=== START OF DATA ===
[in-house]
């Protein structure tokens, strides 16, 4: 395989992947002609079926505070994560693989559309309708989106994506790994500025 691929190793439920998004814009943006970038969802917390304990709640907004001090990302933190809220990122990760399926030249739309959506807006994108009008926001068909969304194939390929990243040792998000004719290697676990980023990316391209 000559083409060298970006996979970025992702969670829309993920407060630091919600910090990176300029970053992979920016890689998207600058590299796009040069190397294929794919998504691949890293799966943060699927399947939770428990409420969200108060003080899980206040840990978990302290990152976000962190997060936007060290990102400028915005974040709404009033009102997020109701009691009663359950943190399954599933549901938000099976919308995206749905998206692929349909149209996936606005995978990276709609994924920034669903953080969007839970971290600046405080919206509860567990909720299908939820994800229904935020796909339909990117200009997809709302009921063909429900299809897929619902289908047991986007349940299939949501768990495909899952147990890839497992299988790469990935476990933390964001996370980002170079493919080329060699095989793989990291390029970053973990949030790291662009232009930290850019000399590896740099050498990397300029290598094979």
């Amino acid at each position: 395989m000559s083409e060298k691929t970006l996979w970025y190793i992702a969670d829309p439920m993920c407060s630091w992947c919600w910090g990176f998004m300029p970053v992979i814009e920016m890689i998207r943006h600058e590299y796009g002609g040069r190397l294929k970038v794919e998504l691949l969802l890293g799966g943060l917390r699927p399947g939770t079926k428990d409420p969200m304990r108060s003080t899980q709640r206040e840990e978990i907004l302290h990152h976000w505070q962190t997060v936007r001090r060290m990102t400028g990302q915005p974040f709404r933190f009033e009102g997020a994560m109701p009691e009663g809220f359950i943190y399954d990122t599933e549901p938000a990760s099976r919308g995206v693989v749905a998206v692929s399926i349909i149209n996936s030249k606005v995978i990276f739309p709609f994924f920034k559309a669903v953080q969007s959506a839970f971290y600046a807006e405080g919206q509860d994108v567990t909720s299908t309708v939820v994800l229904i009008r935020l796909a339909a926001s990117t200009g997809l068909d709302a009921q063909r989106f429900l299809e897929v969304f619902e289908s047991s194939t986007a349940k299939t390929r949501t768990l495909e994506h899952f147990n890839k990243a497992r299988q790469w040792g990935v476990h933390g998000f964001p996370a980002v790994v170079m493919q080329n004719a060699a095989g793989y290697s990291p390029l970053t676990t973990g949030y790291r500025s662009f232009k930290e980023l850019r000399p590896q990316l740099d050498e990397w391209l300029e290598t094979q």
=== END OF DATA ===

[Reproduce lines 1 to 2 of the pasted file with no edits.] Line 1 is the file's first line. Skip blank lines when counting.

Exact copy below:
[in-house]
């Protein structure tokens, strides 16, 4: 395989992947002609079926505070994560693989559309309708989106994506790994500025 691929190793439920998004814009943006970038969802917390304990709640907004001090990302933190809220990122990760399926030249739309959506807006994108009008926001068909969304194939390929990243040792998000004719290697676990980023990316391209 000559083409060298970006996979970025992702969670829309993920407060630091919600910090990176300029970053992979920016890689998207600058590299796009040069190397294929794919998504691949890293799966943060699927399947939770428990409420969200108060003080899980206040840990978990302290990152976000962190997060936007060290990102400028915005974040709404009033009102997020109701009691009663359950943190399954599933549901938000099976919308995206749905998206692929349909149209996936606005995978990276709609994924920034669903953080969007839970971290600046405080919206509860567990909720299908939820994800229904935020796909339909990117200009997809709302009921063909429900299809897929619902289908047991986007349940299939949501768990495909899952147990890839497992299988790469990935476990933390964001996370980002170079493919080329060699095989793989990291390029970053973990949030790291662009232009930290850019000399590896740099050498990397300029290598094979």